Mental health and wellness influences the lives of urban and rural Albertans alike.
However, for the 38 per cent of Albertans who live in rural and remote areas accessing important mental health supports can be a challenge.
That’s why the Government of Alberta, through Alberta Health, has invested $1.6 million dollars into a three-year project in partnership with The Canadian Mental Health Association – Alberta Division (CMHA-AB).
From that funding, a series of consultations resulted in the creation of the Rural Mental Health Project (RMHP), an initiative that aims to help rural communities strengthen their capacity for mental health support in ways that reflect their assets, values, and priorities.
“[It’s not about] taking strategies that have been developed in urban centres and trying to apply those to rural communities,” says Jessica Turowski, the RMHP manager with CMHA-AB. “Those are developed within the context of an urban community and having access to things that rural communities don’t. This project will actually have [initiatives] being developed, built, and anchored to the realities of each [rural] community.”
Taking a holistic approach that builds on the existing strengths within each community, RMHP works with local Family and Community Support Services (FCSS) and local indigenous community organizations to train area representatives called community animators. These rural animators, because they live locally, are able to encourage mental health efforts that are community-led and specific to the local context.
Once trained by RMHP, animators get out and meet with local stakeholders, including community members and elders, agencies, educators, and community groups, to discuss their area’s current landscape for mental health and what mental wellness means to the community and its individual members.
I think it’s a whole shift in how we look at mental wellness…
– Brandee Fossen
“The role of the animator is not to convince others that mental health matters,” says Brandee Fossen, an animator in Leduc County. “The role is really to spark conversations and to shine a light on the community and its residents.
“I think it’s a whole shift in how we look at mental wellness, which is really exciting.”
Charlene Sitar, Hinton’s community animator, agrees that it is a good time for community organizations to come together and talk about mental health and mental wellness.
“[It’s not] just about the community and the clients they serve, but also for [the animators] to recognize in themselves where they sit with their own mental health,” Sitar adds.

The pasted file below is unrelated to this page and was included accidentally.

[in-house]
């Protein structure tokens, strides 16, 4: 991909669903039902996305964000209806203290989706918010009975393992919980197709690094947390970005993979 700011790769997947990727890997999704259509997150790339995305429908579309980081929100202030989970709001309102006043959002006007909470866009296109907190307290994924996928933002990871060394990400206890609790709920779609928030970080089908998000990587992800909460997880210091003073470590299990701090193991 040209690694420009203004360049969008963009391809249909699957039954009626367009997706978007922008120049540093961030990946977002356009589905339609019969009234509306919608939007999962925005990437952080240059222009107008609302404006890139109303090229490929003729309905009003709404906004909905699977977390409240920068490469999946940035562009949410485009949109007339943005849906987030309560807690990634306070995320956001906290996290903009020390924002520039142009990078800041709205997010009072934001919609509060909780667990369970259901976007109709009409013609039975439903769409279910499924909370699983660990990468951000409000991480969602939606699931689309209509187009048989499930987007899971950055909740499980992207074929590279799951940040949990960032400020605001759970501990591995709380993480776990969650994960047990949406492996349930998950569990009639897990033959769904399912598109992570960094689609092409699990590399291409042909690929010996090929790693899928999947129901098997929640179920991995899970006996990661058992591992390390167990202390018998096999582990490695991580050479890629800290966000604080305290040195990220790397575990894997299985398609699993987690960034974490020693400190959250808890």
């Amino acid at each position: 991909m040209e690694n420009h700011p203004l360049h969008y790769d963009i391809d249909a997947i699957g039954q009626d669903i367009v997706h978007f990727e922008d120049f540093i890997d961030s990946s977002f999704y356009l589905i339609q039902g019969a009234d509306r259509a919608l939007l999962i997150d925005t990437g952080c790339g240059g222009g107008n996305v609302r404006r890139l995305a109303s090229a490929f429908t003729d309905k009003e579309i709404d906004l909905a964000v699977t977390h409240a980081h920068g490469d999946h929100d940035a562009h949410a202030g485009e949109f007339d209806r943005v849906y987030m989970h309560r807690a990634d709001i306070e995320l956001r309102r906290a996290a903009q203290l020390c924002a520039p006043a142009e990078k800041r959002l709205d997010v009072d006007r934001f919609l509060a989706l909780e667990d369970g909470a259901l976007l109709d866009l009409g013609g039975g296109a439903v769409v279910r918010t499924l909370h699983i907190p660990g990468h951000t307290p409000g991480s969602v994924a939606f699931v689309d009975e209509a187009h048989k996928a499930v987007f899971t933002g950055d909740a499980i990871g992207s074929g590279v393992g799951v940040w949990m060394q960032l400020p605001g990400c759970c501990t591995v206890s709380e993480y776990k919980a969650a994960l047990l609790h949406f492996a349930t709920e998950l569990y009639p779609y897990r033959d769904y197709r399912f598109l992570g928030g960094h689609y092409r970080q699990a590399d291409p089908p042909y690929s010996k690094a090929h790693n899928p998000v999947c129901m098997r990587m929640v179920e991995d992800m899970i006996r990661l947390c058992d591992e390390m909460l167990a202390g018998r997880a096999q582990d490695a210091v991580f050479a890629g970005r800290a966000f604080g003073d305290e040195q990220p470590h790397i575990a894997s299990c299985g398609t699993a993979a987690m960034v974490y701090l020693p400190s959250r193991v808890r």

One key aspect of the RMHP initiative is collaboration. From communities coming together to form mental health coalitions, to animators and communities connecting from across the province through the Rural Mental Health Network (accessible through the RMHP website), Turowski says the project will help communities build up the services they already offer and identify what opportunities are out there.
“As a society, we’ve collectively tried the linear: let’s do one thing by ourselves [to] solve the world’s problems,” Turowski explained. “We’ve learned time and time again that one person or one organization does not have the ability to make a system-wide change to very complex systems.”
The only way that we can really move forward … is if we work collaboratively.
– Jessica Turowski
According to Turowski, this kind of system-wide change can only occur when groups and individuals at both provincial and local levels are working collaboratively, while still supporting community autonomy and engaging local leadership.
“The only way that we can really move forward, get traction, and get more complicated responses is if we work collaboratively,” Turowski continues.
For animators already working in their communities, RMHP isn’t about reinventing the wheel or making a list of new programs to introduce; it’s about opening people’s eyes to what mental wellness is, how far reaching it can be, and how every aspect of our lives feeds into it.
When asked if she thought people understood the full scope of mental wellness, Sitar shares, “if you had asked me that question three weeks ago, I would have said no, but … considering everything that’s happening right now, not only in our communities, but around the world, I think that people are, or certainly will, come to recognize the impact that mental wellness has on every aspect of their life.”
“I think this is an opportunity for us going forward as a society to really open our minds and realize that [mental health] doesn’t just affect a person living with an illness, it’s happening to you and me and everyone else,” she says.
The RMHP does not provide immediate services. If you are seeking direct support services, contact your CMHA Regional Office or call the Mental Health Help Line at 1-877-303-2642.
— Lesley Allan
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